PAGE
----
A III-V channel field effect transistor for non-classical CMOS: process optimisation for improved gate stack function

Ignatova, Olesya (2015) A III-V channel field effect transistor for non-classical CMOS: process optimisation for improved gate stack function. PhD thesis, University of Glasgow.

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Abstract

This thesis describes a collection of studies into the electrical response of a III-V MOS stack comprising metal/GaGdO/GaAs layers as a function of fabrication process variables and the findings of those studies. As a result of this work, areas of improvement in the gate process module of a III-V heterostructure MOSFET were identified. Compared to traditional bulk silicon MOSFET design, one featuring a III-V channel heterostructure with a high-dielectric-constant oxide as the gate insulator provides numerous benefits, for example: the insulator can be made thicker for the same capacitance, the operating voltage can be made lower for the same current output, and improved output characteristics can be achieved without reducing the channel length further. It is known that transistors composed of III-V materials are most susceptible to damage induced by radiation and plasma processing. These devices utilise sub-10 nm gate dielectric films, which are prone to contamination, degradation and damage. Therefore, throughout the course of this work, process damage and contamination issues, as well as various techniques to mitigate or prevent those have been investigated through comparative studies of III-V MOS capacitors and transistors comprising various forms of metal gates, various thicknesses of GaGdO dielectric, and a number of GaAs-based semiconductor layer structures. Transistors which were fabricated before this work commenced, showed problems with threshold voltage control. Specifically, MOSFETs designed for normally-off (VTH > 0) operation exhibited below-zero threshold voltages. With the results obtained during this work, it was possible to gain an understanding of why the transistor threshold voltage shifts as the gate length decreases and of what pulls the threshold voltage downwards preventing normally-off device operation. Two main culprits for the negative VTH shift were found. The first was radiation damage induced by the gate metal deposition process, which can be prevented by slowing down the deposition rate. The second was the layer of gold added on top of platinum in the gate metal stack which reduces the effective work function of the whole gate due to its electronegativity properties. Since the device was designed for a platinum-only gate, this could explain the below zero VTH. This could be prevented either by using a platinum-only gate, or by matching the layer structure design and the actual gate metal used for the future devices. Post-metallisation thermal anneal was shown to mitigate both these effects. However, if post-metallisation annealing is used, care should be taken to ensure it is performed before the ohmic contacts are formed as the thermal treatment was shown to degrade the source/drain contacts. In addition, the programme of studies this thesis describes, also found that if the gate contact is deposited before the source/drain contacts, it causes a shift in threshold voltage towards negative values as the gate length decreases, because the ohmic contact anneal process affects the properties of the underlying material differently depending on whether it is covered with the gate metal or not. In terms of surface contamination; this work found that it causes device-to-device parameter variation, and a plasma clean is therefore essential. This work also demonstrated that the parasitic capacitances in the system, namely the contact periphery dependent gate-ohmic capacitance, plays a significant role in the total gate capacitance. This is true to such an extent that reducing the distance between the gate and the source/drain ohmic contacts in the device would help with shifting the threshold voltages closely towards the designed values. The findings made available by the collection of experiments performed for this work have two major applications. Firstly, these findings provide useful data in the study of the possible phenomena taking place inside the metal/GaGdO/GaAs layers and interfaces as the result of chemical processes applied to it. In addition, these findings allow recommendations as to how to best approach fabrication of devices utilising these layers.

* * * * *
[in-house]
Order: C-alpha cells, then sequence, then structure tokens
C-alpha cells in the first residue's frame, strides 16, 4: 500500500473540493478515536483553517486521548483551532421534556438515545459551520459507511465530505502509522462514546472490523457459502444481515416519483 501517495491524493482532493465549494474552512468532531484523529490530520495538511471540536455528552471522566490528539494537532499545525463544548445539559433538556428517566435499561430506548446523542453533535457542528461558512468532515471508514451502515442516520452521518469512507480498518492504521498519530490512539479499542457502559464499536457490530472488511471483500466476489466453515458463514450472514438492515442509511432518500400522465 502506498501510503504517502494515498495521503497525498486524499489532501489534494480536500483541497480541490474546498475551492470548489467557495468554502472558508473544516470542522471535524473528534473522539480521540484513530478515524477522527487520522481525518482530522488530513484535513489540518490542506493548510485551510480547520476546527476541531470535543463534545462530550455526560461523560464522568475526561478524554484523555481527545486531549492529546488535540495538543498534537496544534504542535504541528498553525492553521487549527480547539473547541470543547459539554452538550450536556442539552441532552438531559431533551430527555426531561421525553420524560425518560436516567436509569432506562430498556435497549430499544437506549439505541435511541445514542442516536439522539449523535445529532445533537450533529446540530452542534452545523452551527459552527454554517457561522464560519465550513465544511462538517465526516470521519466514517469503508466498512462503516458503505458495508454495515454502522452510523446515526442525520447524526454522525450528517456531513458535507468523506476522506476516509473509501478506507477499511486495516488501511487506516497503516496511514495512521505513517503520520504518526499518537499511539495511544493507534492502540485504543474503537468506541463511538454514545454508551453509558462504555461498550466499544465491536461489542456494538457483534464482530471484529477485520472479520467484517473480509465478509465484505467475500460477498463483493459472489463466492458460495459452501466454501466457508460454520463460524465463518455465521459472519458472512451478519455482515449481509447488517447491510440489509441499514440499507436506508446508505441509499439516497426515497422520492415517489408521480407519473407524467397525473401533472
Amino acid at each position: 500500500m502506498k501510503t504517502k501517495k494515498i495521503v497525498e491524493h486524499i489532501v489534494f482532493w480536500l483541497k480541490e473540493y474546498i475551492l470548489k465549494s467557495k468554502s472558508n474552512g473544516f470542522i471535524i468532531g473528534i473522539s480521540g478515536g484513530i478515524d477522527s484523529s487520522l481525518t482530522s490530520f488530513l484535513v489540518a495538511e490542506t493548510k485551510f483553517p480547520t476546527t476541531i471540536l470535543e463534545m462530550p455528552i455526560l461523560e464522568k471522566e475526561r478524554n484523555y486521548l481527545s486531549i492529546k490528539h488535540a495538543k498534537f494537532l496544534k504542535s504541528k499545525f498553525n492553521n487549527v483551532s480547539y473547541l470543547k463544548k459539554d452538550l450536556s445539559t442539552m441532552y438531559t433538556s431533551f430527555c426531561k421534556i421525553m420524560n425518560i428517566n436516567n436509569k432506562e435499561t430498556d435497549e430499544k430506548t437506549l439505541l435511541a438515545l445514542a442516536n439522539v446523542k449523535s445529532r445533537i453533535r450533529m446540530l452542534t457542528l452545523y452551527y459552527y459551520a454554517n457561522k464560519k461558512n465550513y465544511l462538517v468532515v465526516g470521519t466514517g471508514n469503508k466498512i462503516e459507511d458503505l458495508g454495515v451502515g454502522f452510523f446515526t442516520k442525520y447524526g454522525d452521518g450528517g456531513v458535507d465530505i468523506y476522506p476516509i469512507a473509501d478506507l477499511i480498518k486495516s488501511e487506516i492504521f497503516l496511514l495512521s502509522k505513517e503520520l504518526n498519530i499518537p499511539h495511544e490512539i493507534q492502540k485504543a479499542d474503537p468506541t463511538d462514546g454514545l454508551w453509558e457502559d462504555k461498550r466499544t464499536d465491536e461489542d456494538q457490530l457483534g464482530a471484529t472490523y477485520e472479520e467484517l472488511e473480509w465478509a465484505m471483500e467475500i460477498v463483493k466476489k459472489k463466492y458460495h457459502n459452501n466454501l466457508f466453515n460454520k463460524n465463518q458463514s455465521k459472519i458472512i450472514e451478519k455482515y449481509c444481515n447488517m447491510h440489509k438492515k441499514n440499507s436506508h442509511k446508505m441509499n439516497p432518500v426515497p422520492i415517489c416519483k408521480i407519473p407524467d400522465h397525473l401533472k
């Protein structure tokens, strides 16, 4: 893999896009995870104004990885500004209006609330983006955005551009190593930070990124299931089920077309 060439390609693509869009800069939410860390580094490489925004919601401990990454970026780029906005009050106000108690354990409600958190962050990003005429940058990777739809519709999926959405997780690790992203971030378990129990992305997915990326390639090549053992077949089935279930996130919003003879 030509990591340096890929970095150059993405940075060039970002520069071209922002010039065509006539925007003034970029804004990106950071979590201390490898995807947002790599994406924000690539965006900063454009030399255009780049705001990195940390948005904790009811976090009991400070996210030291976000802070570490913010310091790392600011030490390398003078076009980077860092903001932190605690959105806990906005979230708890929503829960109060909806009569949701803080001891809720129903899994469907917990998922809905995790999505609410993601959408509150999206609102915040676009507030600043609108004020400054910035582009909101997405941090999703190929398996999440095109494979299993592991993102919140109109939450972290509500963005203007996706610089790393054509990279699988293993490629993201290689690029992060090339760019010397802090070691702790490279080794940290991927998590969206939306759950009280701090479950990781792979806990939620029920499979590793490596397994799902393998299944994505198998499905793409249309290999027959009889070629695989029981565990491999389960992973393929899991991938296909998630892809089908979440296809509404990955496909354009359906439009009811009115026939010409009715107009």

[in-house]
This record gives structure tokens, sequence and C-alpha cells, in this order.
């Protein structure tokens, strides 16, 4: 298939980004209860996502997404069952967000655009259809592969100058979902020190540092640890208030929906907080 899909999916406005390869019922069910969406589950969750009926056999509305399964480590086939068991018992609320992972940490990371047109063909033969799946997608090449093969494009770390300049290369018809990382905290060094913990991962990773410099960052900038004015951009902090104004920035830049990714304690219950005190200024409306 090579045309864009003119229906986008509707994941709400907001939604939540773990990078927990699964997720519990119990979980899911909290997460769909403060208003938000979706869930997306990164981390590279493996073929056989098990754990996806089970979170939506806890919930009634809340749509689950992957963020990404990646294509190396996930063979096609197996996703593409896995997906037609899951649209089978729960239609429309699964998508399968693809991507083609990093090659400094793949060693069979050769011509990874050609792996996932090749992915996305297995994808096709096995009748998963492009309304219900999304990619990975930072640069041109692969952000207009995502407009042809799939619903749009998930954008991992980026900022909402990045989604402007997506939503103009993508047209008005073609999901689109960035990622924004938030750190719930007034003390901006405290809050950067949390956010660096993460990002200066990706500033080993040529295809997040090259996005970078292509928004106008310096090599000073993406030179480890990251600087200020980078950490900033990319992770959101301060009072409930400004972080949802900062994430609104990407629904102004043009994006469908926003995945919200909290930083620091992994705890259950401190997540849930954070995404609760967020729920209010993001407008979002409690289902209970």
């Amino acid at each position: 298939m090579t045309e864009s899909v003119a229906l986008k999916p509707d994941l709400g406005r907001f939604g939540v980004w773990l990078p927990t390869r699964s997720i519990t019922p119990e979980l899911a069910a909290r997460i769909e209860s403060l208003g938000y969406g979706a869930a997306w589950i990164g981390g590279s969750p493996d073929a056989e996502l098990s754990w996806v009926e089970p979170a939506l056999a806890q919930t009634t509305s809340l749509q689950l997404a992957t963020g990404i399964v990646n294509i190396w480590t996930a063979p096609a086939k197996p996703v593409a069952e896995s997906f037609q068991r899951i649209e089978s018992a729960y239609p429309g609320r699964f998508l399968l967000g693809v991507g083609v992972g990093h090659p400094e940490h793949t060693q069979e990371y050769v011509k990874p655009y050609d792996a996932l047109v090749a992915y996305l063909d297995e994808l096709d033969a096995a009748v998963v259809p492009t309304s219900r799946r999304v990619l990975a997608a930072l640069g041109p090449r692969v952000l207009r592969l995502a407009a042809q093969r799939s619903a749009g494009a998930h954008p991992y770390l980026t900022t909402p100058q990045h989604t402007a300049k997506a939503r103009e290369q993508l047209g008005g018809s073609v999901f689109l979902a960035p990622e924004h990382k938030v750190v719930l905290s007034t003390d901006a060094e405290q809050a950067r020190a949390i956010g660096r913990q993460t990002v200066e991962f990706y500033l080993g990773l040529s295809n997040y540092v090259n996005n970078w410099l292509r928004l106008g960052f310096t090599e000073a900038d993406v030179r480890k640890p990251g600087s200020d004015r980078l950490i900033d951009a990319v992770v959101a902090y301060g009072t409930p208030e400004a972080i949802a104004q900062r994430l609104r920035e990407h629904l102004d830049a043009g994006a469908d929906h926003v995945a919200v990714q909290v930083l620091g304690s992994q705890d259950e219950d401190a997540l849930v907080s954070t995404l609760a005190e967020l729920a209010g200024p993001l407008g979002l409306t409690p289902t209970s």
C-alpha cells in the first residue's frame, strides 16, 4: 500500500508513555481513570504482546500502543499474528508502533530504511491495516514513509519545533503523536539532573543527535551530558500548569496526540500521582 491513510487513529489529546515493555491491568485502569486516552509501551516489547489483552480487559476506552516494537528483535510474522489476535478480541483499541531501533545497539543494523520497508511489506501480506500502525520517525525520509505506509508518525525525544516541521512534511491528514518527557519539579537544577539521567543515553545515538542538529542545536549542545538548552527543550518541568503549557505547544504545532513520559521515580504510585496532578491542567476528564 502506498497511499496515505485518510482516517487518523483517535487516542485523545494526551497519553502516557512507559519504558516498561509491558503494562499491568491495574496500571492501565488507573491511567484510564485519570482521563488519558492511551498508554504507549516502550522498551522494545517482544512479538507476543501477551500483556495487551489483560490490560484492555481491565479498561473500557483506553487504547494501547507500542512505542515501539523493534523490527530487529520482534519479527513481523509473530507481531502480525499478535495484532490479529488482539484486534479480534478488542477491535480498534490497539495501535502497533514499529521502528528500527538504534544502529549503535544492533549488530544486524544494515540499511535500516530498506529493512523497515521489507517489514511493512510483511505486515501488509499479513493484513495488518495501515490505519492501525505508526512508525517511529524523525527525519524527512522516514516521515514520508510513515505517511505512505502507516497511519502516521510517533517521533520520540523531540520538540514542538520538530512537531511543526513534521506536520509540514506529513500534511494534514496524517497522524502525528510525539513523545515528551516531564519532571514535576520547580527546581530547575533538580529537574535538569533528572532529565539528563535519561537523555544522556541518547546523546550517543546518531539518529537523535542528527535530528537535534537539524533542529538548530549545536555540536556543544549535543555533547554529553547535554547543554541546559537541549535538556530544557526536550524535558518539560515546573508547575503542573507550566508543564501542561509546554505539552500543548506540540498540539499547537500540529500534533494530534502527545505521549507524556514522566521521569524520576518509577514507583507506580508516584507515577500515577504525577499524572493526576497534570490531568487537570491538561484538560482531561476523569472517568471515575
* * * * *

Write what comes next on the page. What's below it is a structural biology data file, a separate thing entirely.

Item Type: Thesis (PhD)
Qualification Level: Doctoral
Keywords: CMOS, III-V, MOSFET, GaAs, high-k oxide, gate stack, process damage, threshold voltage.
Subjects: T Technology > TK Electrical engineering. Electronics Nuclear engineering
Colleges/Schools: College of Science and Engineering > School of Engineering > Electronics and Nanoscale Engineering
Funder's Name: Engineering & Physical Sciences Research Council (EPSRC)
Supervisor's Name: Thoms, Dr. Stephen
Date of Award: 2015
Depositing User: Miss Olesya Ignatova
Unique ID: glathesis:2015-7520
Copyright: Copyright of this thesis is held by the author.
Date Deposited: 11 Aug 2016 07:21
Last Modified: 06 Oct 2016 12:23
URI: http://theses.gla.ac.uk/id/eprint/7520

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